According to a new report on industry employment structures, the increasing prevalence of self-employment, casual labour and off-payroll working has damaged construction productivity and skills.

The report, Direct Employment – a study of economic, business and social outcomes based on the electrical contracting sector, is written by Howard Gospel, emeritus professor of management at King’s College London, and published by the Electrotechnical Joint Industry Board (JIB), which sets the standards for employment, welfare and training in the electrical contracting industry.

The JIB says that the issues raised apply not just to its own field of electrical contracting, but to the wider construction industry more generally.

With the introduction of changes to IR35 due to come into force on 6th April 2021, the JIB is campaigning against non-direct, off-payroll working and seeking to encourage businesses to take on employees directly. This report, it says, highlights the benefits of doing so.

It is push that is being supported not only by the Trades Union Congress (TUC) but also by the government’s Construction Leadership Council (CLC).

In a joint foreword to the report, CLC co-chair Andy Mitchell and TUC president Gail Cartmail write: “The report acknowledges that subcontracting and self-employment remain essential features of electrical contracting and other parts of construction. Over recent decades, however, the balance has been allowed to tip too far away from direct employment. If the industry’s and the government’s priorities for this and future decades are to be achieved – for example, in safety, quality, skills, efficiency, and innovation – then a healthier, more sustainable balance now needs to be restored.”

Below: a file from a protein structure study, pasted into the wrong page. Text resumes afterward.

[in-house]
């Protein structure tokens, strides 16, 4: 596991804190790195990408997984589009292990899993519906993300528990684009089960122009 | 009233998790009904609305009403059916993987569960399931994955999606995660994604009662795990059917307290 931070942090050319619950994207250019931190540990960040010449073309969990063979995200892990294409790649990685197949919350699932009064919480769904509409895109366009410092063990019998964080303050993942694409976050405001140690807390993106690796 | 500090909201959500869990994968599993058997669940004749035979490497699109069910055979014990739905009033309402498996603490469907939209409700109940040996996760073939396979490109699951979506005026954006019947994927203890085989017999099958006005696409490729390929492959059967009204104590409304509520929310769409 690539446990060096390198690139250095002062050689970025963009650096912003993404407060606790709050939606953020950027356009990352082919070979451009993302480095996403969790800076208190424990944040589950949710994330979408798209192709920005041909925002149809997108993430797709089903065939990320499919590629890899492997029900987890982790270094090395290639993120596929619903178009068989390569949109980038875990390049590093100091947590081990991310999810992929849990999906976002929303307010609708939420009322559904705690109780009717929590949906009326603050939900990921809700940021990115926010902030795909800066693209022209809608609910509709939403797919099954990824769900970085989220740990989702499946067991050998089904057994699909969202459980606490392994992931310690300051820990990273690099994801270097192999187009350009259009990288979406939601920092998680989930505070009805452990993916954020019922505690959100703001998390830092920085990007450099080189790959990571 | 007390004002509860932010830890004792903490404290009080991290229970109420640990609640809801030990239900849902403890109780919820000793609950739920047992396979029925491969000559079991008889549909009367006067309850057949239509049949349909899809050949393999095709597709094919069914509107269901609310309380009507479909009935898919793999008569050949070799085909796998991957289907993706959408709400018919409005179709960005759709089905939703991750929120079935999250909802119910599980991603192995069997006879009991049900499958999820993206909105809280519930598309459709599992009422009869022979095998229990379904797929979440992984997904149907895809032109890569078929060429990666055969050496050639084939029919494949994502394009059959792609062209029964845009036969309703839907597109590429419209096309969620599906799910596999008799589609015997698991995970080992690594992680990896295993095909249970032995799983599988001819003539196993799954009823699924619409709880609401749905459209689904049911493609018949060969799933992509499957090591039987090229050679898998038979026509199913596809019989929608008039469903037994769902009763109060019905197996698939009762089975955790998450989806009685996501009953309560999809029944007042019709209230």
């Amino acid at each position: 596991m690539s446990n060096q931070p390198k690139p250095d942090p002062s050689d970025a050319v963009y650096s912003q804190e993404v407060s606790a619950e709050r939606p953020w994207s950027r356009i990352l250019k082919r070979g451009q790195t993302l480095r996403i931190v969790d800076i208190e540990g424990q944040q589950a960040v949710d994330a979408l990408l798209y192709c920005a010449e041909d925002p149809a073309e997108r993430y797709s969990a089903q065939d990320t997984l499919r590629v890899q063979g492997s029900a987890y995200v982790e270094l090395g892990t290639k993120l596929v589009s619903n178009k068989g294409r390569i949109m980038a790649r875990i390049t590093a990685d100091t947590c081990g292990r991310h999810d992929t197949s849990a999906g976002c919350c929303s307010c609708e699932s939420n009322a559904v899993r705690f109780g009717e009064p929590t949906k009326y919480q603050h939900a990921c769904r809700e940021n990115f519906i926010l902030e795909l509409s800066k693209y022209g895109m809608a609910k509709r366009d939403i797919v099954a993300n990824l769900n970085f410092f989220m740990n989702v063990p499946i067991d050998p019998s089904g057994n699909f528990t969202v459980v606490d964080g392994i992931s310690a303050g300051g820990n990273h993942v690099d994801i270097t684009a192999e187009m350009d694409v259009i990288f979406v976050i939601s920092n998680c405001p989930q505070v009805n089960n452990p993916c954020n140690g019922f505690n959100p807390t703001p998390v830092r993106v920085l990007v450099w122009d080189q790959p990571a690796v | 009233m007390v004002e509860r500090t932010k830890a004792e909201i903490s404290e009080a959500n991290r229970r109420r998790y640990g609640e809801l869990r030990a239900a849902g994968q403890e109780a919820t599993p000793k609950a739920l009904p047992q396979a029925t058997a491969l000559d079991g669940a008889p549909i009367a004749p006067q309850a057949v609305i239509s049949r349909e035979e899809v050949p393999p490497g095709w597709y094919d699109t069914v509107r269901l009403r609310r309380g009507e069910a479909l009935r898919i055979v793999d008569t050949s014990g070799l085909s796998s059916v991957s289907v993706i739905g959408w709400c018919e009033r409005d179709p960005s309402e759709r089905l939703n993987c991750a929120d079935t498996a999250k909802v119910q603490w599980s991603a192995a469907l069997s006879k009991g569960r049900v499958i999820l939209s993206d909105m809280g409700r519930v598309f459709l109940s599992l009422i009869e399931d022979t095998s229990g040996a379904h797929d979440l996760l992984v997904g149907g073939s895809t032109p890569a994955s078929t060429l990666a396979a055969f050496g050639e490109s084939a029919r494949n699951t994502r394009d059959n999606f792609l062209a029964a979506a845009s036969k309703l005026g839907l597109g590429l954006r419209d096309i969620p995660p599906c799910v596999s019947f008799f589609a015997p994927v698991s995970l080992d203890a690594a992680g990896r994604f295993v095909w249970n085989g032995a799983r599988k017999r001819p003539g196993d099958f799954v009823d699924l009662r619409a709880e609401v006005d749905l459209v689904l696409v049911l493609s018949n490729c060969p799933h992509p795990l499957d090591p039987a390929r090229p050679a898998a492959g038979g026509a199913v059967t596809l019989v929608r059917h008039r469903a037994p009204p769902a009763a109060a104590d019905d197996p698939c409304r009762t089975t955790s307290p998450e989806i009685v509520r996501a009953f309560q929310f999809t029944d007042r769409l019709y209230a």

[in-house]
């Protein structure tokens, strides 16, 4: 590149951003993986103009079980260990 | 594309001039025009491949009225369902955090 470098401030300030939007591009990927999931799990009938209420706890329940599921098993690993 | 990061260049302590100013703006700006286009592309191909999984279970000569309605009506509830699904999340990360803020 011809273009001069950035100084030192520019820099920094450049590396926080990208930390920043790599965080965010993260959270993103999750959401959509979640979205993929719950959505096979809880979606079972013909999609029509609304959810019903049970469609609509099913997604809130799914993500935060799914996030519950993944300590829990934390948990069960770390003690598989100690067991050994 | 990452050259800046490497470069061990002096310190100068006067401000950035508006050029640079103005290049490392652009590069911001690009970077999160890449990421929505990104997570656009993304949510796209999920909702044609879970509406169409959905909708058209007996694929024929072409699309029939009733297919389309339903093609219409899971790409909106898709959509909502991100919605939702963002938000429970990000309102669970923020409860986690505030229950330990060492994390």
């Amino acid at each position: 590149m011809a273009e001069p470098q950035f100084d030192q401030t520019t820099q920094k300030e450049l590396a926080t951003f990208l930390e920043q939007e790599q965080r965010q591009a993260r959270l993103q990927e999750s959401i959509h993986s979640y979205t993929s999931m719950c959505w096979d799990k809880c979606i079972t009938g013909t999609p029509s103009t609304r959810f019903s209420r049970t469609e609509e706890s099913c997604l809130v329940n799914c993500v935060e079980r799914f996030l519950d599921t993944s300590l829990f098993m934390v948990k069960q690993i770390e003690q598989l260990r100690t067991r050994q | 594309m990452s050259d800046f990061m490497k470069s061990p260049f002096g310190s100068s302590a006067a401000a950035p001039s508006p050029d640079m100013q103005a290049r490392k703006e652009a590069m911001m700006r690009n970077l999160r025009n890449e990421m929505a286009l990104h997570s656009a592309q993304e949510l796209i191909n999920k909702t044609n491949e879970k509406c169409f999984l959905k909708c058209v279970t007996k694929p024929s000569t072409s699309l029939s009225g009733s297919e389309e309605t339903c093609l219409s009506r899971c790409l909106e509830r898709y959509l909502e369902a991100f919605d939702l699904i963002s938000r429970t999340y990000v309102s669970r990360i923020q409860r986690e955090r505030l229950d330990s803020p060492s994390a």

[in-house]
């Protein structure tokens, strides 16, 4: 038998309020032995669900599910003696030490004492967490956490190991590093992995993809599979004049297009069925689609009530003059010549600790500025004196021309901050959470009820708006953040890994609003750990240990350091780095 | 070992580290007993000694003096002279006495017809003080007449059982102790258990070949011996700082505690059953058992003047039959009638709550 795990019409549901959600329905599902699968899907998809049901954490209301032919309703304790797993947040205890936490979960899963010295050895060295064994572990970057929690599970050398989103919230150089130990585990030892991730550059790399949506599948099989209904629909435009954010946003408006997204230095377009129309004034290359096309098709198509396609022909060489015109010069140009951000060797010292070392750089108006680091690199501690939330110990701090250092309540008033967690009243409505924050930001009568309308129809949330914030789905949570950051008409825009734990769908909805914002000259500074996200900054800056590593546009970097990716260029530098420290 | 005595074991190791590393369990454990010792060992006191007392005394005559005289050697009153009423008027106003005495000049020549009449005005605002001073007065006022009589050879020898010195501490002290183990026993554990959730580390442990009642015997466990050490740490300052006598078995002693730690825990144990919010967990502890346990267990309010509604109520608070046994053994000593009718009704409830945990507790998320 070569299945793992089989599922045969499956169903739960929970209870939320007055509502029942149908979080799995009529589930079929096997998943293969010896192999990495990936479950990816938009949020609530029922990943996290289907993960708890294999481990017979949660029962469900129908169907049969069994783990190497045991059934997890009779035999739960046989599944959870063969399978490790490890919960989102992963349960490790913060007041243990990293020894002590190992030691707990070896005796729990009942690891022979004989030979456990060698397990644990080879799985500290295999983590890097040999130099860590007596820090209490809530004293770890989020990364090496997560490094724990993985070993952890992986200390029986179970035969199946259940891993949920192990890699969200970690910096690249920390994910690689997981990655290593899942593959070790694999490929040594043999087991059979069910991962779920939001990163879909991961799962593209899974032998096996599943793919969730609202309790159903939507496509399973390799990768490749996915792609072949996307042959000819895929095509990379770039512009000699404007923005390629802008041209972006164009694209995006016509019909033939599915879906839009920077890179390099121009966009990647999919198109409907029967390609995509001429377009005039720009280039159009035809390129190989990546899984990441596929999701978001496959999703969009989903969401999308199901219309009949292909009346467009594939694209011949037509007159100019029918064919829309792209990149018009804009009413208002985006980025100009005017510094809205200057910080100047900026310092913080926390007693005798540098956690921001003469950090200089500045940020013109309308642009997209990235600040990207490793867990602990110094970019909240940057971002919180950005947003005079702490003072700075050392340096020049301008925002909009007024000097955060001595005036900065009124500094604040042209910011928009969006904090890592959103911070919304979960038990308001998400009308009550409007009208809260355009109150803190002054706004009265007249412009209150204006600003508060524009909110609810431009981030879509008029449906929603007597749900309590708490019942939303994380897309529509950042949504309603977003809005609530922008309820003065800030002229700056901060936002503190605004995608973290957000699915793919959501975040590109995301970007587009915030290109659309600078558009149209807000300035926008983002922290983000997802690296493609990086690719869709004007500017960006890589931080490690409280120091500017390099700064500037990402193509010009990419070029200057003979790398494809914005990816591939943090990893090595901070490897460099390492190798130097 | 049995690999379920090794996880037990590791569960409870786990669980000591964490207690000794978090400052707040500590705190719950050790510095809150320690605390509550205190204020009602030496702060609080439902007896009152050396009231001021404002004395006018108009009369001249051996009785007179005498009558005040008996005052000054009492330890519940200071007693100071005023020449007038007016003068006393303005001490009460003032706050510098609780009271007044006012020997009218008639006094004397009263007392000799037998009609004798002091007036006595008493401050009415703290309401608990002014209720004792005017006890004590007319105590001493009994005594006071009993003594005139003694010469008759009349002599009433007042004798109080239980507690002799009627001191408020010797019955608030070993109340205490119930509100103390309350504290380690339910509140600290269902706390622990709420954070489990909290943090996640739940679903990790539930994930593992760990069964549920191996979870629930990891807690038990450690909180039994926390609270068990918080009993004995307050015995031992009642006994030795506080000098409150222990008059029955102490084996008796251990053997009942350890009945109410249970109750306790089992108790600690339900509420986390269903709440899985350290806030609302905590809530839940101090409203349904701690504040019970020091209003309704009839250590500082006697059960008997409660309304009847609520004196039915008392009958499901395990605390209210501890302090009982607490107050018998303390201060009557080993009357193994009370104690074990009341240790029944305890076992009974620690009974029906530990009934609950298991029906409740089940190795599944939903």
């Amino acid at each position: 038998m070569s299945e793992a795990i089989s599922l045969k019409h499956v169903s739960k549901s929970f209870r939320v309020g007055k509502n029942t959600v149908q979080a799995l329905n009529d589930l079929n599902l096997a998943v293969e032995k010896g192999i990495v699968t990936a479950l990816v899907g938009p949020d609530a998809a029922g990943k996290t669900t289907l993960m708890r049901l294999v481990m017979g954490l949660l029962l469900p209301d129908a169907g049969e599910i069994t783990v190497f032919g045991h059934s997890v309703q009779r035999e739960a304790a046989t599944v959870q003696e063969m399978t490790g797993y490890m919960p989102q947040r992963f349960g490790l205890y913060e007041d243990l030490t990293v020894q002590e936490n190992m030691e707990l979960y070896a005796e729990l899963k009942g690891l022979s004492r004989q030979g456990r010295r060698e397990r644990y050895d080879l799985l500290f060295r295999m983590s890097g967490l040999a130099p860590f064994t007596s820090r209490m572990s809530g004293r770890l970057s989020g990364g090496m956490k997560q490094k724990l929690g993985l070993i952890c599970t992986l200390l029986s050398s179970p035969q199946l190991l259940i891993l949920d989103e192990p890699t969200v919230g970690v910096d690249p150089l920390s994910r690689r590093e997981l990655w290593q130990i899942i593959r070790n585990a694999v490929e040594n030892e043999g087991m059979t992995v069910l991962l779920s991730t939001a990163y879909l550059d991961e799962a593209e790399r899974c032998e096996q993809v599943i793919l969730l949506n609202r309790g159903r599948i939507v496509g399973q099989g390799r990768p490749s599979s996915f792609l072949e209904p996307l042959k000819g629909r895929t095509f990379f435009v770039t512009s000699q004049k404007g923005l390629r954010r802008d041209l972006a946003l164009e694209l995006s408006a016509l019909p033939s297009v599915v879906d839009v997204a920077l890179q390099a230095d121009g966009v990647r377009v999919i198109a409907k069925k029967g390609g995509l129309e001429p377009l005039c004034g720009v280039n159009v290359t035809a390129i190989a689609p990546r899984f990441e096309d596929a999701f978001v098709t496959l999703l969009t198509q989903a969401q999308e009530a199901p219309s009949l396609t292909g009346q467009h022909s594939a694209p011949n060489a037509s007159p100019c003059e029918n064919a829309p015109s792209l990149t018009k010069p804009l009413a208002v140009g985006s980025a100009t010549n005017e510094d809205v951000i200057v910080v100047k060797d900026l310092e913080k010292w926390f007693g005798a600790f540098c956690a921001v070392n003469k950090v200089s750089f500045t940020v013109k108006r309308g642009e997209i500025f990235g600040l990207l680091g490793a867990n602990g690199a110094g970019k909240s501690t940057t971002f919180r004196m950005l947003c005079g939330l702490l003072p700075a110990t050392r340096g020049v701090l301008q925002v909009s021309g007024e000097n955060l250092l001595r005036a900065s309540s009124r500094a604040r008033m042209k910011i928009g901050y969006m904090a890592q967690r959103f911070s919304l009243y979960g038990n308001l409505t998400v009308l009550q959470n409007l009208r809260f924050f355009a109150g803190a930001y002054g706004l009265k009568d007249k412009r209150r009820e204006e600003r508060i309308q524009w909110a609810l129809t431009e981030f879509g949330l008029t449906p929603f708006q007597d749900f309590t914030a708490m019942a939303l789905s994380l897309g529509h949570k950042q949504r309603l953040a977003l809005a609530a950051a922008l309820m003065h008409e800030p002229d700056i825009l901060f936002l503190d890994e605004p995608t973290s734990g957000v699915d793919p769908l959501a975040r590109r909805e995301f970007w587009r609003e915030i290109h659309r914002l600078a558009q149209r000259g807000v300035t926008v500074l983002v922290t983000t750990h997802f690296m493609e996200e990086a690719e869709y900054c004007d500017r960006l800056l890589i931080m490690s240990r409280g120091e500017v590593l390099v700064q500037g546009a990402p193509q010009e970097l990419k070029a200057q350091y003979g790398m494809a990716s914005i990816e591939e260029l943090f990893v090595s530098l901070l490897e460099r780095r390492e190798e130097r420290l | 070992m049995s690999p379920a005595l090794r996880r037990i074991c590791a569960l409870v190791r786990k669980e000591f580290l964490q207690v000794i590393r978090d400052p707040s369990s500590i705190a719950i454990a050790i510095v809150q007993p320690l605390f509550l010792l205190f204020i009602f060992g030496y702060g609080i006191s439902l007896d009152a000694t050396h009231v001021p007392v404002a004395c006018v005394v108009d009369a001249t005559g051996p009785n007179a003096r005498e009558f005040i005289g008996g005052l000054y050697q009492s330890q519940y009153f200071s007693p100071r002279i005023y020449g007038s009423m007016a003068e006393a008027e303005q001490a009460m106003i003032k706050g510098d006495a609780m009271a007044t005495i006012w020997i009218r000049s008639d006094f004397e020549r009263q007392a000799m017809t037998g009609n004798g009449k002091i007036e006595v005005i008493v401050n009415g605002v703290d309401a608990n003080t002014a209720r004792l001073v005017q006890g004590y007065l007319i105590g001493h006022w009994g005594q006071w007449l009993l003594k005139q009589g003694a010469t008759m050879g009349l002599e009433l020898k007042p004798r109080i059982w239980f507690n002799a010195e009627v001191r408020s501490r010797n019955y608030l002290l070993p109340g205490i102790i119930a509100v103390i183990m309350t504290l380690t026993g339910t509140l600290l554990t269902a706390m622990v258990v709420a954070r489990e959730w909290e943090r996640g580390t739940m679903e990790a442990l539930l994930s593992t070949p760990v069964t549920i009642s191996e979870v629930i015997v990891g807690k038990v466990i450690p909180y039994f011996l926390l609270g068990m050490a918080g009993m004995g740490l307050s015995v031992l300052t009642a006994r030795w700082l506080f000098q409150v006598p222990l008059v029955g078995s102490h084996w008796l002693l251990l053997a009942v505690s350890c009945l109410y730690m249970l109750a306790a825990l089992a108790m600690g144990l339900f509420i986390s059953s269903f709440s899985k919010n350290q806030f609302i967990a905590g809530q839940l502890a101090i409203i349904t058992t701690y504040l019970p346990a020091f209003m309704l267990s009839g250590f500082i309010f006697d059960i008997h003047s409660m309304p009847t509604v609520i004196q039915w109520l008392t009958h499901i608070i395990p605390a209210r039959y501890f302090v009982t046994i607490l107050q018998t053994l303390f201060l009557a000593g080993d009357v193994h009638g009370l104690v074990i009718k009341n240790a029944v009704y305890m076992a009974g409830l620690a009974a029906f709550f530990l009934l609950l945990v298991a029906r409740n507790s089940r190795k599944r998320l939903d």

They add: “The trade union movement has long called for higher levels of construction direct employment. In the past 18 months, the Construction Leadership Council has added its voice to this call – explicitly acknowledging direct employment not just as a good thing on its own, but as an essential ‘enabler’ of other goods, including apprenticeships, digital upskilling, and competence.”

Prof Gospel says in his report: “The UK’s retreat from direct employment cannot be explained away as some sort of ‘natural’ phenomenon or the ‘inevitable’ consequence of increased market competition. It is the result of specific actions and decisions taken over many years by industry clients, contractors, and successive governments – not least in the key policy areas of procurement, tax, social security, and employment law.”

Jay Parmar, chief executive of the JIB, said: “Despite far higher levels of non-direct working in the UK than almost anywhere else in the world, and the well-documented negative effects on (among other things) construction productivity, skills and safety, the leadership and collective will to do something about this issue has long been lacking. This report therefore calls for a comprehensive and sustained campaign to reverse this trend, as a key part of current efforts to build a better, more productive, higher skilled and sustainable UK construction industry.

“Clients and large contractors must therefore act now and demonstrate leadership by awarding contracts to firms which directly employ their workforce and by enforcing direct employment and greater transparency throughout their supply chains. We must also join together to campaign for public policy changes which remove artificial incentives towards false self-employment and false direct employment through the tax system. Only by doing this can we hope to provide a better future for those working in the industry, both now and in the future.”